A Pit of Clay

 “Oh, a pit of clay for to be made
For such a guest is meet.”

Gravedigger’s song
Hamlet, Act V, Scene 1

There were three who worked in the Surrey dump: William, Barney, Mugs. They wore gray overalls and black rubber Wellies, and Barney and Mugs wore caps. But William had a full head of silver hair that made him look like an actor or a lawyer, and he liked to go bareheaded. It was William who drove the bulldozer and old Barney who built the fire to warm their hands and make the tea. Mugs, nineteen, sipped beer and frowned into the October mist.

The dump was mammoth. From the chain-link gate at the entrance, a dirt road wound slowly upward through an odd, hilly land. This was the first dump, the old dump, now covered over. These were the barrows, softening back into the earth. Long pale grasses grew on the mounds, and the occasional incoming car startled a rabbit beside the road.

After a way, the road forked. The left branch was barred with a tree trunk, no dumping yet permitted in the area beyond. This land was in reserve for the future. The right fork was open, and the dirt road again curved upward. Here the work was fresh, the mounds roughly covered, the excavations raw. Chunks of creamy yellow clay mottled the upturned earth. This was the present dump, great shallow pits scooped out, filled in, covered over, as William, Barney and Mugs advanced along the road. Bits of rubbish fallen from cars and lorries marked the route.

“Here we go then, here we go.” Squatting on his heels, Barney prodded his small blaze with a stick. There were always old newspapers and wood in the dump for burning, but yesterday someone had left a spindle rocking chair, a considerable prize. Broken in pieces, it made excellent kindling. He rubbed his hands cheerfully. “It’s a lovely fire we’ll be having today, Mugs. How about a nice cuppa?”

“No, thanks.” The youth lifted his can. “I got me beer.”

“You’re never without it,” said the old man, chuckling. He raised his voice. “Here, Will!  Are you wantin’ cuppa tea?”

“Later!” William shouted over the noise of the bulldozer as he started it down the hill. “Going to level Section Five!”

“Section Five.” Barney gave his companion a telling glance. “No bloody Section Five here. Just one great lolloping dump. Now then, no tea for the chief, no tea for the lad, whole pot for me. Ha!” He poured fresh water from a jug into a battered kettle and set it on the fire.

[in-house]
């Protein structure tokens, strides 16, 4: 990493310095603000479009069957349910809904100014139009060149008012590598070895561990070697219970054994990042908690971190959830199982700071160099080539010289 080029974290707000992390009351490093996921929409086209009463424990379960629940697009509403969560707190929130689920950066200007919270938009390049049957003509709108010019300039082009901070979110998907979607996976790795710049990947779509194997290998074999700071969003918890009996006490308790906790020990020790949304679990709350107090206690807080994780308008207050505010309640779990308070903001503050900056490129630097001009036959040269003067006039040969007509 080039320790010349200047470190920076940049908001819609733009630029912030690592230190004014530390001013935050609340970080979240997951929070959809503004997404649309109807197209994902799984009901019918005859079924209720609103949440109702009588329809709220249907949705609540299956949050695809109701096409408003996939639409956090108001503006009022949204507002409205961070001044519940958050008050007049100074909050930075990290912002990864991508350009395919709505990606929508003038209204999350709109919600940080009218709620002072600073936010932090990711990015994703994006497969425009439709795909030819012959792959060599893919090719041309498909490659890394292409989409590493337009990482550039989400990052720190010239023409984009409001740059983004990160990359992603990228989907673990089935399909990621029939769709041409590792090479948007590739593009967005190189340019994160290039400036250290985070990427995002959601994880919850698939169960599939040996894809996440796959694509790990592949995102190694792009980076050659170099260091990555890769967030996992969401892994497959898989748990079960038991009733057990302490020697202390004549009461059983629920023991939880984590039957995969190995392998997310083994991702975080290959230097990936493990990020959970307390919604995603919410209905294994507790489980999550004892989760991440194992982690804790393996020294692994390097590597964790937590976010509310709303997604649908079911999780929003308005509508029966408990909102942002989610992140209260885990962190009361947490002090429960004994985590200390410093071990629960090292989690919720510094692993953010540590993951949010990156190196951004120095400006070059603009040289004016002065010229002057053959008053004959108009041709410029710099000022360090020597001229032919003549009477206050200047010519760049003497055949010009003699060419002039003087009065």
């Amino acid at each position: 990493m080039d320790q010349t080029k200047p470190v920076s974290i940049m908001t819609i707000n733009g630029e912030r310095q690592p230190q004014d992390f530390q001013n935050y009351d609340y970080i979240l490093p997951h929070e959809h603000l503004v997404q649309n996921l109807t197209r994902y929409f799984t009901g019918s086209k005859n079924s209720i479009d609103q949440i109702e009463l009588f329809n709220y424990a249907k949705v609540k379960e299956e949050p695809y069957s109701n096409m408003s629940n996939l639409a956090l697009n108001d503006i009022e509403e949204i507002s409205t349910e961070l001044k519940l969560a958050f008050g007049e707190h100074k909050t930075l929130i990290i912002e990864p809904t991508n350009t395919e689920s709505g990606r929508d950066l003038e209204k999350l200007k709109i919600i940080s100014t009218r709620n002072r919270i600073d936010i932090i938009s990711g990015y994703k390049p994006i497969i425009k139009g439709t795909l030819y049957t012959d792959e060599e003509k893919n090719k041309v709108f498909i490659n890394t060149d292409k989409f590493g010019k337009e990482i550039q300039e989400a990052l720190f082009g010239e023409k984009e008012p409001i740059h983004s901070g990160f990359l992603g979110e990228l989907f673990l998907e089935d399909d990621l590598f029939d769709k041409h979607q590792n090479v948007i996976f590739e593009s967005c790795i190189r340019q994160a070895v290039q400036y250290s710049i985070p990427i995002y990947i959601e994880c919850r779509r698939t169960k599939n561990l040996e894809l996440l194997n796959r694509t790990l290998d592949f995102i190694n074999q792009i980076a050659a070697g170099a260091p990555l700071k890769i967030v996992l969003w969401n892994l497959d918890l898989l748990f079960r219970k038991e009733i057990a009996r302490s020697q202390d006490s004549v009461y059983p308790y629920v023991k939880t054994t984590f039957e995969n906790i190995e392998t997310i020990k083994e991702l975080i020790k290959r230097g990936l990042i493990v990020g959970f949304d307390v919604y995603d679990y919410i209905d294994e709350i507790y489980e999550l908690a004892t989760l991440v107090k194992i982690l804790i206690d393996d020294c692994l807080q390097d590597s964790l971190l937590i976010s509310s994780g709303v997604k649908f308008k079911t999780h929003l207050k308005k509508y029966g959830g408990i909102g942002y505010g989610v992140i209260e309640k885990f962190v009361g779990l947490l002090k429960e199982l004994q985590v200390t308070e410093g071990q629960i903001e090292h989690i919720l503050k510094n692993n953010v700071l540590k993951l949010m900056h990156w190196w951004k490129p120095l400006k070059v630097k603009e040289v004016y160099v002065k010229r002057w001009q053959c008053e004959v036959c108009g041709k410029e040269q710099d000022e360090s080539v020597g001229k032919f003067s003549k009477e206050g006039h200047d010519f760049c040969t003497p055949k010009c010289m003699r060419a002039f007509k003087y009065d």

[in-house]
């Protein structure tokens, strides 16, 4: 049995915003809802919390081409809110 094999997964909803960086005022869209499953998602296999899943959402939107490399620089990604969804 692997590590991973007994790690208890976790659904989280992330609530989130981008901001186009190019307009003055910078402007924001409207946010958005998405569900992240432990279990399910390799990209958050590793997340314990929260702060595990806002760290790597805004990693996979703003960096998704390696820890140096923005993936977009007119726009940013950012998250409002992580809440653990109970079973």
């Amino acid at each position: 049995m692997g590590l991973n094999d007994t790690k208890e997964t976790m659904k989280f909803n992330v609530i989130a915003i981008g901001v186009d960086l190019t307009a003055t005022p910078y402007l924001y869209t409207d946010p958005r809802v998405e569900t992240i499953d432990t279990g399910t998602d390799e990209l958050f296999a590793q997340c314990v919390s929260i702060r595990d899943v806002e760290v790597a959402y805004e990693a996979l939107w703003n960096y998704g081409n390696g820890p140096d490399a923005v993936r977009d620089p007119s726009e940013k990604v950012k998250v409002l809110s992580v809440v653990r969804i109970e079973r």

Mugs’ gaze remained fixed on the horizon, his mouth open in a daydream. Pale blond curls tumbled from under his cap. The landscape around him was muffled and ghostly, and in one of the open pits, a flock of gulls scavenged in the garbage. They were huge birds, as big as geese, and their cries sounded uncannily like bawling children. Mugs frowned at their wail, and his fingers tightened around his beer.

“Maybe Miss Katie will come today,” said Barney, with a wink. “I’d sure like to see that one again.” He rubbed his grizzled chin. “Aye, but I didn’t shave, more’s the pity.”

“Car comin’ now,” said Mugs.

A brown van rumbled out of the mist toward them, followed immediately by the bulldozer. Barney rose to meet them.

“Mornin’ to you, mate. What might you be bringing us today?”

“Furniture.” The driver, a paunchy, middle-aged man, thumbed behind him into the van. “Old suite from the salon. Can I dump it here?”

“You certainly can, sir,” William replied, descending from the bulldozer. “We can take just about everything except chemical and commercial waste. However, pieces of furniture this large do need to be broken up. If you’ll drive up a bit, we’ll unload over there.”

The man parked as directed and opened the rear doors of the van. A chintz sofa and two armchairs were wedged tightly inside. Barney, William and the driver tugged at the heavy sofa to free it while Mugs pursed his lips and swirled the beer in his can.

“Got a new suite…give this away if anyone could use it…past repairing…only taking up space.” The man’s explanation came in short-winded spurts as he struggled with the unwieldy couch.

“Here she comes,” William warned.

They eased the sofa to the ground and set the two armchairs beside it. The driver took several deep breaths and rubbed his back.

“Damp day for you fellows working out here.”

“Morning mist, that’s all, sir. The weather report today has it clear by noon. Let me direct you out.” William strode to the slope of the hill, beckoning the van to follow.

Barney stood appraising the dilapidated suite. The chintz was sadly worn, the stuffing was escaping, and the sofa sagged like a swaybacked mare. “Mugs!” he called suddenly. “Come and help!” He dragged the furniture toward the fire.

“What’re you doing?” the youth asked, perplexed.

“Getting’ ready.” He arranged the armchairs at either end of the couch and stood back to admire his work. “There, doesn’t that look cozy-like? When Miss Katie comes, we’ll invite her to tea.”

“You can’t invite a girl to tea in a dump.”

“‘Course we can. Ah, lad, wait’ll you see her. She hasn’t been since spring, before you started, but she promised me faithfully come autumn she’d be back.”

William returned to the bulldozer and swung himself up. He was a big, well-built man, and his movements were sure and easy.

“I understand from this gentleman there’s a log obstructing the road down near the gate,” he said gravely. “No doubt it fell off that lorry that came in earlier. I’ll see to its removal.”

“That’s right, chief, you take charge of it,” Barney agreed. He sighed as the other man expertly backed the bulldozer and headed off. “Our Will. He doesn’t belong in a place like this.”